Title Rule #6: People
Capitalize abbreviations of titles before and after names.
- Mr. Smith
- Mrs. Davis
- Ms. Johnson
- Mr. Johnathon Smith, Sr.
- Mr. Jonathan Smith, Jr.
Title Rule #7: Titles of Written Works and Art
Capitalize the first word and all other key words in the titles of books, periodicals, poems, stories, plays, paintings, and other works of art.
- Little Women
- Reader’s Digest
- The Phantom of the Opera
Title Rule #8: Titles of Courses
Capitalize titles of courses when the courses are language courses or when the courses are followed by a number.
- Sociology 101
- New Mexico History 2B
Other Points to Remember
In modern writing, there are simultaneous trends toward and away from capitalization. The trend in informal writing and much journalistic writing is away from it. Meanwhile, there is an unfortunate trend in business, corporate, and marketing writing to capitalize words for emphasis or to give words a little extra heft.
But if you use instant messaging, text messaging, email, or social networking, you’ve probably noticed that many people don’t capitalize at all in these mediums.
Regardless of what writers do in business and marketing (where trying to enforce good writing is a lost cause), the best rule of thumb for capitalization is to err on the side of minimalism. Follow the rules listed above, avoid capitalizing common nouns just because other people do, avoid capitalization for emphasis (that’s what italicization is for), and never use all caps (LIKE THIS). Beyond those guidelines, here are a few other points:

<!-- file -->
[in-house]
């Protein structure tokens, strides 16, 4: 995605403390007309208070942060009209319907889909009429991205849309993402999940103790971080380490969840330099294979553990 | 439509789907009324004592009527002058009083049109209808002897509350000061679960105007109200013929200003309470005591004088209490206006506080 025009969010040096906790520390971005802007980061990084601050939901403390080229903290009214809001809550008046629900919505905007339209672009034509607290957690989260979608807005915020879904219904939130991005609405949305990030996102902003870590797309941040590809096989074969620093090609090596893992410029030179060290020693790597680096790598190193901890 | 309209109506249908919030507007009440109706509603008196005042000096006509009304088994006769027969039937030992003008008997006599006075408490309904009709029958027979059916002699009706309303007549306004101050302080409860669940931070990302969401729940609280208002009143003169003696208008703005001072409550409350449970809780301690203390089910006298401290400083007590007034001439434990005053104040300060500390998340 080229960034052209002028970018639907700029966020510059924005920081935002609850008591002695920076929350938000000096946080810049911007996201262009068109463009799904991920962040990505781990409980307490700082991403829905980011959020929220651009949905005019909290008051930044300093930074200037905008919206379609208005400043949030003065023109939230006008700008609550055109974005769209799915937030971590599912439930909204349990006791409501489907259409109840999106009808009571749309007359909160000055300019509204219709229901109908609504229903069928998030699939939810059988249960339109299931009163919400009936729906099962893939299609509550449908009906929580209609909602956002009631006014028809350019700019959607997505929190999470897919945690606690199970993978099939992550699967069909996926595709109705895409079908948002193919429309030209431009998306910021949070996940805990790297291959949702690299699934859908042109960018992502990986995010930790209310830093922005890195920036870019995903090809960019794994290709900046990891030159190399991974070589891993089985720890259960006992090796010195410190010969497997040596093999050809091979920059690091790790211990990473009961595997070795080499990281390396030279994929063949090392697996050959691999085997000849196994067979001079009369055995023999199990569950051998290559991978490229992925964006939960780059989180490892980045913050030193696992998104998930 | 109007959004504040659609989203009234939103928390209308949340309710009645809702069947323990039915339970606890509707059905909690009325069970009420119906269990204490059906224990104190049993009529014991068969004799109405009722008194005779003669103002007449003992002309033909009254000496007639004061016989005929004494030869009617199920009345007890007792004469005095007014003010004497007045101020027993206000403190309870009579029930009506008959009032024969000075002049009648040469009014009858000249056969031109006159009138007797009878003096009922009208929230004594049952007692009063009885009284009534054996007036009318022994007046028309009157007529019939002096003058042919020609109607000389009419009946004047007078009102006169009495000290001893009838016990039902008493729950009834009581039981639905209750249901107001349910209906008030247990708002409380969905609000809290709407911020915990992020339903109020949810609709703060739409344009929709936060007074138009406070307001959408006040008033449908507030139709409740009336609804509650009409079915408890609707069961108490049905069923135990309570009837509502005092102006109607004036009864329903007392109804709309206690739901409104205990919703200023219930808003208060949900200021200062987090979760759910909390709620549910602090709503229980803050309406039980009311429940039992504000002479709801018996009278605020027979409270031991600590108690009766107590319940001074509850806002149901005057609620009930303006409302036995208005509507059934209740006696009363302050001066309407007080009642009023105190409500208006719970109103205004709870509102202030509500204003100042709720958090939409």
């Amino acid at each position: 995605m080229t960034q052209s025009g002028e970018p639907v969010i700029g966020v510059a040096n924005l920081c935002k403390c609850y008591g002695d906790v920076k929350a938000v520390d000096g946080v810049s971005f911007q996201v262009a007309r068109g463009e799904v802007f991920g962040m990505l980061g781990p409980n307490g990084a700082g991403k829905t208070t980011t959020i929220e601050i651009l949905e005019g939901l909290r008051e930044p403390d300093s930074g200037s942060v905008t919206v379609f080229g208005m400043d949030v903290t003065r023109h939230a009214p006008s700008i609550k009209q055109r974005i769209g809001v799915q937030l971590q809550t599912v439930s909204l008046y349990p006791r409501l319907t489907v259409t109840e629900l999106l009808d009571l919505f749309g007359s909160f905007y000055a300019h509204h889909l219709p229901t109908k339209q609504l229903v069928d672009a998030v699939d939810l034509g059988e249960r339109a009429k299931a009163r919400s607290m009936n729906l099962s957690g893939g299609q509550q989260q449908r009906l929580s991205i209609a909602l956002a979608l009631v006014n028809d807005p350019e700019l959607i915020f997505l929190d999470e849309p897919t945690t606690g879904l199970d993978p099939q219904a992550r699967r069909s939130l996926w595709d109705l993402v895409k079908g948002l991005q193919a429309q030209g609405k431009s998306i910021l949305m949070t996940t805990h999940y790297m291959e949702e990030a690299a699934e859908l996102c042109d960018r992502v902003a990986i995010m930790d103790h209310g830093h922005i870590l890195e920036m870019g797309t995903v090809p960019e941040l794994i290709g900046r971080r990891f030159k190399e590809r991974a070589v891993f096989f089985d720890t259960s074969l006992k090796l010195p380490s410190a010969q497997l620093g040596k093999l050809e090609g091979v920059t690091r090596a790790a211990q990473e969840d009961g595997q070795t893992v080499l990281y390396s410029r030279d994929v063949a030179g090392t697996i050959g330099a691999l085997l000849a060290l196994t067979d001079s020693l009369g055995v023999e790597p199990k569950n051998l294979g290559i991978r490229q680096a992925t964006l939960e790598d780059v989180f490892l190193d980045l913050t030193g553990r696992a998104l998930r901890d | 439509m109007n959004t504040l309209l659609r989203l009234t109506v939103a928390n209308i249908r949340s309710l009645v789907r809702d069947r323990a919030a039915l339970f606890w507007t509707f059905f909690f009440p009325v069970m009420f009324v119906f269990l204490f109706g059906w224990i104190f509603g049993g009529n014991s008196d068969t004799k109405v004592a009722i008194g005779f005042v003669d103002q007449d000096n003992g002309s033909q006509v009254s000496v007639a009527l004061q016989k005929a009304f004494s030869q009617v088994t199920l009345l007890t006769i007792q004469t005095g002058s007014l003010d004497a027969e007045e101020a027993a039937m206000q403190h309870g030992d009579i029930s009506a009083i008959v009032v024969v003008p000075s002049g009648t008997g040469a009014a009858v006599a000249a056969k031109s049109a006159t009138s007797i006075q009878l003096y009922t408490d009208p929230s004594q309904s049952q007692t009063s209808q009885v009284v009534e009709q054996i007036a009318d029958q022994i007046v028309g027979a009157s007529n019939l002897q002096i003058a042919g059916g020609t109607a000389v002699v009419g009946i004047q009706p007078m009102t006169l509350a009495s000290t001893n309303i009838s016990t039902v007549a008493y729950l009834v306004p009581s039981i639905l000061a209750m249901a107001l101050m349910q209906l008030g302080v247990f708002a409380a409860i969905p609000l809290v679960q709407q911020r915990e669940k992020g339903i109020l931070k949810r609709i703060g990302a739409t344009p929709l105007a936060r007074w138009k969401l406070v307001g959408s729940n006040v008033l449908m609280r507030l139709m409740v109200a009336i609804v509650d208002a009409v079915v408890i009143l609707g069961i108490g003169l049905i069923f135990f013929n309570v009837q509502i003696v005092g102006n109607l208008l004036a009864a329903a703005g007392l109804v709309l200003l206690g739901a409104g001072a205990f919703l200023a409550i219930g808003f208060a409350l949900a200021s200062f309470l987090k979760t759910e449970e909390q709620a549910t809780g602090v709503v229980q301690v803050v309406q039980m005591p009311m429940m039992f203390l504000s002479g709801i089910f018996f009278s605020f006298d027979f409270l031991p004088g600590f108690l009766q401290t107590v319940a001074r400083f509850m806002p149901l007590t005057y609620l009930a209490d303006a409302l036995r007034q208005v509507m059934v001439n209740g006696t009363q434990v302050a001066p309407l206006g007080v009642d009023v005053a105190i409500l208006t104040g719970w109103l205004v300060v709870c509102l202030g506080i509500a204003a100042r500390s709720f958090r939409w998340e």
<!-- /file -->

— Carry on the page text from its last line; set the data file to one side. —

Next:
- Different publications have different standards for capitalizing titles and headings. Use what looks best to you.
- Complete sentences within sentences should be capitalized. This includes quoted sentences (e.g., She said, “How are you?”) and complete sentences following colons (e.g. One thing’s for sure: You’ll get your money’s worth).
- In abbreviations, capitalize letters that stand for capitalized words (e.g., USMC for United States Marine Corp, BoA for Bank of America).
- Some great 19th-century poets had a habit of capitalizing abstract and personified nouns such as Nature and Love, but that doesn’t make it a good idea in general.
There are many instances in which you will use a capitalization, but all mainly follow the three common rules: capitalize the first letter of every sentence, the initial letter of proper nouns, and the pronoun “I”.
If you can remember this, then it is easier to apply them to the scenarios in which a capital letter is required.
Use the above guidelines for capitalization to answer any questions you may have and help make corrections to your own writing.